Dental fillings, or tooth fillings, are one of the most common dental procedures. A dental filling is frequently used to treat a cavity in the tooth. Cavities are caused by tooth decay, in which the structure of the tooth is destroyed. Cavities may be restricted to the outer coating of the tooth, called the enamel, or may include the inner layer, called the dentin. A dental filling may also be used to treat a broken or cracked tooth or teeth that have become worn down as a result of grinding or nail-biting.
Signs and symptoms that you need a cavity filled
These are things that you may notice that do not involve experiencing any adverse sensations. Signs that you may need a tooth filling include:
- Floss gets continually stuck and tears in the same spot over and over again.
- You can see a dark hole or feel it with your tongue.
- Food is always getting stuck between the same teeth all the time.
- Broken or lost filling
- Broken or chipped tooth
Symptoms are things that you feel. When you need a tooth filling, the most common feeling is pain:
- Pain on chewing or biting
- Throbbing or sharp pain
- Sensitivity to cold, heat, pressure or sweetness
Types of Dental Fillings
Your dentist will discuss with you the type that is best for your particular situation. Tooth fillings are distinguishable based on their composition and cost. Factors that the dentist will take into consideration when helping you choose a tooth filling are the area of the mouth where the repair is needed and the extent of the damage. There are four different types of tooth filling. These are gold, silver (amalgam), porcelain or composite (plastic).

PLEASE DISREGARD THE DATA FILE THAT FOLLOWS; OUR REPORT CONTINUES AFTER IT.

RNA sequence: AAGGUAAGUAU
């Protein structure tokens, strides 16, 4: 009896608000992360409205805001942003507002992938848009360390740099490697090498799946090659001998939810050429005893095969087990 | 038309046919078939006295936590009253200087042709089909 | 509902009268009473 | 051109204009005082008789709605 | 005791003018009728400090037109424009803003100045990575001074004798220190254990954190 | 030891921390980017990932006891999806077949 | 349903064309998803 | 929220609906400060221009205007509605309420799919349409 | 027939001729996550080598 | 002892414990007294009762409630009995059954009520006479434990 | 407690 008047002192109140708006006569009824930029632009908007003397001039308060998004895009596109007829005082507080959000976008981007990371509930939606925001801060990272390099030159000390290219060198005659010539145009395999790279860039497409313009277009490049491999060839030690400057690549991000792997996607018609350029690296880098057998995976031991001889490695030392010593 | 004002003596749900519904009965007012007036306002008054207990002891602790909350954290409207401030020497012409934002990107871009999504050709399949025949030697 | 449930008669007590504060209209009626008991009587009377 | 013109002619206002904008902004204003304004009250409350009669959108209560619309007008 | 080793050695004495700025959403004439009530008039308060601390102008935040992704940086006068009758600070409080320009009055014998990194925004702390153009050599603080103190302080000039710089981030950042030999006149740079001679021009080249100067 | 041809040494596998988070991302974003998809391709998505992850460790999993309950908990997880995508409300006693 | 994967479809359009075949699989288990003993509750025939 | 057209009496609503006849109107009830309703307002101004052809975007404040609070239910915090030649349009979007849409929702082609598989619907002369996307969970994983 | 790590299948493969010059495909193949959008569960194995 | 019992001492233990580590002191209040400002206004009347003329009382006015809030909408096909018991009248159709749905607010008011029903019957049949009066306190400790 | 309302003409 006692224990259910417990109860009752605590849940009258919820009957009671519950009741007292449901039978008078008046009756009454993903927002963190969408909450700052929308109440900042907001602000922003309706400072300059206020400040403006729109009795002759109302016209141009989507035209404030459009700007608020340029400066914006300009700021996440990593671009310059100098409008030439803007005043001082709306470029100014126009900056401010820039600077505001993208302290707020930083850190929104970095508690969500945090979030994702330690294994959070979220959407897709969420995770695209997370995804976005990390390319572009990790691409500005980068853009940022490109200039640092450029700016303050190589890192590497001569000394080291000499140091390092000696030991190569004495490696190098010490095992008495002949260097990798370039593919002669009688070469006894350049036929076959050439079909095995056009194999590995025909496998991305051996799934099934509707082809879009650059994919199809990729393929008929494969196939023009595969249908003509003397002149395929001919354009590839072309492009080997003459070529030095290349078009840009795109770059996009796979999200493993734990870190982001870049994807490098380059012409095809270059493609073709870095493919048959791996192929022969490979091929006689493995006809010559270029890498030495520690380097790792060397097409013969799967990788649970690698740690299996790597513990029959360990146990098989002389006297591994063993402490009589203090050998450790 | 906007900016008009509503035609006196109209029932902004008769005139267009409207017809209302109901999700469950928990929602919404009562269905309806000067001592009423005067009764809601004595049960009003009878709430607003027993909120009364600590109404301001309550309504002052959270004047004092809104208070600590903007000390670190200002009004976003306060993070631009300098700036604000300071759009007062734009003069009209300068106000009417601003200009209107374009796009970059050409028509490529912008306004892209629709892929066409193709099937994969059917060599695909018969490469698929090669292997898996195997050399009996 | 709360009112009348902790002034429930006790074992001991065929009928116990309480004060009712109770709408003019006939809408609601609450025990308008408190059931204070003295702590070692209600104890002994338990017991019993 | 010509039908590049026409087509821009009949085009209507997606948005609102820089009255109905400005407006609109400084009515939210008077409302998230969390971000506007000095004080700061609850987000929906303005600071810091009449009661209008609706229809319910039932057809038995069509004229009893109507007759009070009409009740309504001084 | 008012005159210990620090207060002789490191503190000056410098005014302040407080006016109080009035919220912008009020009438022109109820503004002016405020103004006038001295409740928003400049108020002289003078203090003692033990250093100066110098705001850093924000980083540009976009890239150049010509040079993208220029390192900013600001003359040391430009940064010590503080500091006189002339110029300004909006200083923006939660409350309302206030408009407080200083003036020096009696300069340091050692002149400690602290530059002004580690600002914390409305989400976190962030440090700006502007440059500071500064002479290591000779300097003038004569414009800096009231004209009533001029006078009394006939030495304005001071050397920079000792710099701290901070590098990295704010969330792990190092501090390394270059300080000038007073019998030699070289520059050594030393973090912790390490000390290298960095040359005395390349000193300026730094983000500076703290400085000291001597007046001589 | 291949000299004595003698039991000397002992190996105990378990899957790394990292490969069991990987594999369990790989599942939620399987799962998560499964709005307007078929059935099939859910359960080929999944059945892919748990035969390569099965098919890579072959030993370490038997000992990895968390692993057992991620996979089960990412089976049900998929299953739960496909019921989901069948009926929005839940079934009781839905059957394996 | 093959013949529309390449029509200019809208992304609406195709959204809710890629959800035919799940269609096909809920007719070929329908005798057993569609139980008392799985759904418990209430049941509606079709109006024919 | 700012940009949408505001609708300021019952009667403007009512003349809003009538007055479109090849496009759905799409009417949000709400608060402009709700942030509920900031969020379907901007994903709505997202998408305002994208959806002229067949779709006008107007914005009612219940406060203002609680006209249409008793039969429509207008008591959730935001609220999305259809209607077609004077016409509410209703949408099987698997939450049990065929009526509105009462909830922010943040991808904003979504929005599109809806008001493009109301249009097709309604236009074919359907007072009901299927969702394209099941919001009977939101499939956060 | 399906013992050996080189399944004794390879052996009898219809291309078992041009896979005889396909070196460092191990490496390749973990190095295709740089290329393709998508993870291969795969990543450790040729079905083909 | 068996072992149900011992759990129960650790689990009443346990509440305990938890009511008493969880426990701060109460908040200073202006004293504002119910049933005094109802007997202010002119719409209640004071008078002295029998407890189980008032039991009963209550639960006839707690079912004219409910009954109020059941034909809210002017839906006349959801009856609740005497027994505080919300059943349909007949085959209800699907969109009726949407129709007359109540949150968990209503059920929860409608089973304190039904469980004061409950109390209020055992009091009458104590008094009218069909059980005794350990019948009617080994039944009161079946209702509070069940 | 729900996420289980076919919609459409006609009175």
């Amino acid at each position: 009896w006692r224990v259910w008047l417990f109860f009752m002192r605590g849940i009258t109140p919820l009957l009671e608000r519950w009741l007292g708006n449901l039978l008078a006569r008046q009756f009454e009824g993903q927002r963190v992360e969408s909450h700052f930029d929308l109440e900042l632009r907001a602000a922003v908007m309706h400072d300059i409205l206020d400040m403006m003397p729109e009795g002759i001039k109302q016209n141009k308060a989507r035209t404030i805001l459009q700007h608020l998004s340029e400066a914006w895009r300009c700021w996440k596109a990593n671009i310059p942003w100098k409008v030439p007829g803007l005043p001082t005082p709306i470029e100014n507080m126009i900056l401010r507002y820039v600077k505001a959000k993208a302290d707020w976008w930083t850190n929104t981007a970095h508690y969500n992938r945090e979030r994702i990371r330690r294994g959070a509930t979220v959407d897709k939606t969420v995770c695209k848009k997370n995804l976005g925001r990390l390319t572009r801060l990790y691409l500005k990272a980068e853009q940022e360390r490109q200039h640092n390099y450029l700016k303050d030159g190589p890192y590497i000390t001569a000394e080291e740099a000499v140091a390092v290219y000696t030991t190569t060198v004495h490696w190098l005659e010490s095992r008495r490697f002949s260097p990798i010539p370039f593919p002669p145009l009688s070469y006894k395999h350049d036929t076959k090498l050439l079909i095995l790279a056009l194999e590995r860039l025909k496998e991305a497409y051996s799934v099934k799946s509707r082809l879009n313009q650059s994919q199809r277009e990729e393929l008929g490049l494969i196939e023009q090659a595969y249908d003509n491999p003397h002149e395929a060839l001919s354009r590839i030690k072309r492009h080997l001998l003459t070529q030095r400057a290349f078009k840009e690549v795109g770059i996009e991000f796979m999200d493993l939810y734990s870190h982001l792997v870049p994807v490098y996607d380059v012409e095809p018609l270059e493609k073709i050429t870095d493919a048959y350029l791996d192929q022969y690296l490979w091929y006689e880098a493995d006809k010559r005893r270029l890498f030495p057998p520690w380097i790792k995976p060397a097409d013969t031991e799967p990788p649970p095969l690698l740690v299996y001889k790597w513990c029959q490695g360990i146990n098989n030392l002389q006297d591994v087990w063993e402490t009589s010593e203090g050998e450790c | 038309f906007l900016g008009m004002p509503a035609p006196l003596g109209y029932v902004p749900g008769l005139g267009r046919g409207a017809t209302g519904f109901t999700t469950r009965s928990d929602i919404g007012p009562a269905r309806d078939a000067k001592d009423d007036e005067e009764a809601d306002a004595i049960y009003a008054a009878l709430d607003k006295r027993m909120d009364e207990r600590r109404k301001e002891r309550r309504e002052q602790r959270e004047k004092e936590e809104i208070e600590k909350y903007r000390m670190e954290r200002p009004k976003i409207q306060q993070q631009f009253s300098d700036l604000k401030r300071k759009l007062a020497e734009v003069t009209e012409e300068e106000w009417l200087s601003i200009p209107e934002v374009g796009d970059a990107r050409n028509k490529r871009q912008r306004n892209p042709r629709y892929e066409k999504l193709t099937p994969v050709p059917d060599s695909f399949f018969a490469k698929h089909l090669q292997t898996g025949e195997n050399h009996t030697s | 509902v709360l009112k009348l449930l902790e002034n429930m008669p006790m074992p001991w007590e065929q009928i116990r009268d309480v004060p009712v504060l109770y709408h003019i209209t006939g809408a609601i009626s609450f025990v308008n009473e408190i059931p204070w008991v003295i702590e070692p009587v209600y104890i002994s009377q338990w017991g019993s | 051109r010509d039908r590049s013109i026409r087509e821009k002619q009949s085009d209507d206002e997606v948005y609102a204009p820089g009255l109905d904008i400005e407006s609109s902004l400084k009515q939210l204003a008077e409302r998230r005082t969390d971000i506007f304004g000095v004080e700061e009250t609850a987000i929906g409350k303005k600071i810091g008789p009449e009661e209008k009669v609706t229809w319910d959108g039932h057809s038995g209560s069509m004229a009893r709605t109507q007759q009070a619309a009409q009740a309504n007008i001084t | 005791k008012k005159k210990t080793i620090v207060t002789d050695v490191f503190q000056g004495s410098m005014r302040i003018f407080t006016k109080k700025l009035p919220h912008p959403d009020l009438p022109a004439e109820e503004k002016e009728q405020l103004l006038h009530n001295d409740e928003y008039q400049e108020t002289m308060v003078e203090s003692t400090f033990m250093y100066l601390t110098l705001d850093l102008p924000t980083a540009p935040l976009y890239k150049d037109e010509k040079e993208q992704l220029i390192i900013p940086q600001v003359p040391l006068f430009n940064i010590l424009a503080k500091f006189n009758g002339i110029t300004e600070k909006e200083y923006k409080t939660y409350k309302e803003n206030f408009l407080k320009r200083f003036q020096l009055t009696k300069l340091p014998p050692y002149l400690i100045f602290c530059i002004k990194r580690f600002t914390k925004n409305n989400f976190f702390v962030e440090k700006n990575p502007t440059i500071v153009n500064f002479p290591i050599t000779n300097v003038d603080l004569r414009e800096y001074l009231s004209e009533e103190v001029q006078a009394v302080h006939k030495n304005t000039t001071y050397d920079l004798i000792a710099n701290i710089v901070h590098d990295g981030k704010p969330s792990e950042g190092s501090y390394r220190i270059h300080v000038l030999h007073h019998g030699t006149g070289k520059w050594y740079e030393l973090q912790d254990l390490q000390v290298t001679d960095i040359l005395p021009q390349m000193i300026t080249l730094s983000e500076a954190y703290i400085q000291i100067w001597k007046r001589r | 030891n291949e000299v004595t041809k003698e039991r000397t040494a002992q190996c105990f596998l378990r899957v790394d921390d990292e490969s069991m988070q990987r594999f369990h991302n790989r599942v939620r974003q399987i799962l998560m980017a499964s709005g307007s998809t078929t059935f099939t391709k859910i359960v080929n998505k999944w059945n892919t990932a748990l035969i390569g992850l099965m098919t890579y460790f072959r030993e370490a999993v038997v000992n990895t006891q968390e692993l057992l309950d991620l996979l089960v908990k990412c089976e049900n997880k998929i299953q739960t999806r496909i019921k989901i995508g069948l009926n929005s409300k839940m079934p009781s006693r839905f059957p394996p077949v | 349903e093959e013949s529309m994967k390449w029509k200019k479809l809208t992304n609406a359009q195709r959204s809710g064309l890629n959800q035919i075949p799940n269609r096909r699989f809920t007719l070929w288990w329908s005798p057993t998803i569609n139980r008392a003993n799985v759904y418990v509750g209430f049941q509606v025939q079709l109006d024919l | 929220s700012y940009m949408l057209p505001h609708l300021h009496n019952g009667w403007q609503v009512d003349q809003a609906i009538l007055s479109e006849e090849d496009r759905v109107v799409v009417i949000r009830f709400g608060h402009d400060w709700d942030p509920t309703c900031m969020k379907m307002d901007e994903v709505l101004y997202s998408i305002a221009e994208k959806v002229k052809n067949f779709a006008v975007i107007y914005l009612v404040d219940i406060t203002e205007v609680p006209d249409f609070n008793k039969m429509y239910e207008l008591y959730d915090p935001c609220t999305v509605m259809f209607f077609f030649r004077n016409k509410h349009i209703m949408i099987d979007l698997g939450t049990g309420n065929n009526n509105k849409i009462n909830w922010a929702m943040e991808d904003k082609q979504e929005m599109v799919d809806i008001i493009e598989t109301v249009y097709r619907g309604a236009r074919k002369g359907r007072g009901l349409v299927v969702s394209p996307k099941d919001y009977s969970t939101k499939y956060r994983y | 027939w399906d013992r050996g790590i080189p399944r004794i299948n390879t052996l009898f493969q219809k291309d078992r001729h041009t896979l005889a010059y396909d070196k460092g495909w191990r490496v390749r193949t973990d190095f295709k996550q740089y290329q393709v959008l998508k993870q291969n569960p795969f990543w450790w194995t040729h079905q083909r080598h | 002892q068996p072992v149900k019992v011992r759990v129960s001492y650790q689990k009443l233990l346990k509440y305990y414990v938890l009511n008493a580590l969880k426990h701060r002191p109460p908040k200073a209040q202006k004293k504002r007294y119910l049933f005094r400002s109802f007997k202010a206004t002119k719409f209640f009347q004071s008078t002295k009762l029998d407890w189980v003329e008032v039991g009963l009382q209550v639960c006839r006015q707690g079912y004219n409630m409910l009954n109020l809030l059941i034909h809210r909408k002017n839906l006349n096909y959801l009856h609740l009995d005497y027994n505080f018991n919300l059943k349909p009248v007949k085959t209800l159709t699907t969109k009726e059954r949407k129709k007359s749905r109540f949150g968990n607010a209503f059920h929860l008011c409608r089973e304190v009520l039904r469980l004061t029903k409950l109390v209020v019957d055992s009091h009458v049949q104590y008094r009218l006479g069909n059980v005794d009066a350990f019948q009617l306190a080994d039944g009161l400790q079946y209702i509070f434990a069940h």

- Silver (amalgam) fillings are a combination of silver, copper and a tiny amount of elemental mercury. Mercury in this form is not absorbed by the body and organizations like the World Health Organization, the American Dental Association and the U.S. Public Health Service approve its use. These dental fillings, while inexpensive, are dark and very noticeable so must often used at the back of the mouth.
- Gold dental fillings are long-lasting and one of the most expensive choices. The metal is well-tolerated by gum tissue. A gold tooth filling may last 20 years or longer.
- Composite (plastic) dental fillings may be matched to the natural color of the teeth but may not last as long as gold. They may become chipped or discolored over time.
- Porcelain tooth fillings are made in a lab and bonded to the tooth by your dentist. Like composite, they may be matched to natural tooth color. They are long-lasting, nearly undetectable and cost around the same as a gold filling.
If you have a cavity, you’re certainly not alone. About 20% of Americans have at least one cavity, and cavities are one of the most common oral health issues.
Thankfully, they’re also treatable. It helps to know how cavities form, how to prevent them, and what treatments are available. Let’s take a look at some basic cavity information.
How cavities form
Cavities begin with plaque buildup on the teeth. Plaque forms when sugary, sticky foods like sugar, candy, and other substances combine with bacteria. When this happens, a soft, thin film forms on the teeth. Once plaque stays on your teeth long enough, it becomes the gateway for cavities to form.
Once plaque sticks around (no pun intended) long enough, regular consumption of sugar and other acid-forming foods eventually cause small holes in your teeth enamel. Without proper dental care, these small holes eventually grow, which leads to tooth decay.
So, the basic cavity equation is poor dental care + sugary and sticky foods = plaque. Eventually, plaque = cavities.
How to prevent cavities
Here are a few things you can do to prevent cavities:
- Avoid sugary, sweet foods
- Brush your teeth at least twice per day
- Floss often – at least once per day
- Use an antiseptic mouthwash when possible
- Watch your diet – eat mostly whole, natural foods
How long does it take to get a cavity filled?
One of the most popular cavity treatments is a filling. This simple procedure involves removing the damaged tooth area (in this case, enamel and the inner tooth affected by a cavity), cleaning out the infected area, and applying a filling material. Most cavities are filled in less than 20 minutes, although some can take longer, depending on how much tooth decay occurred.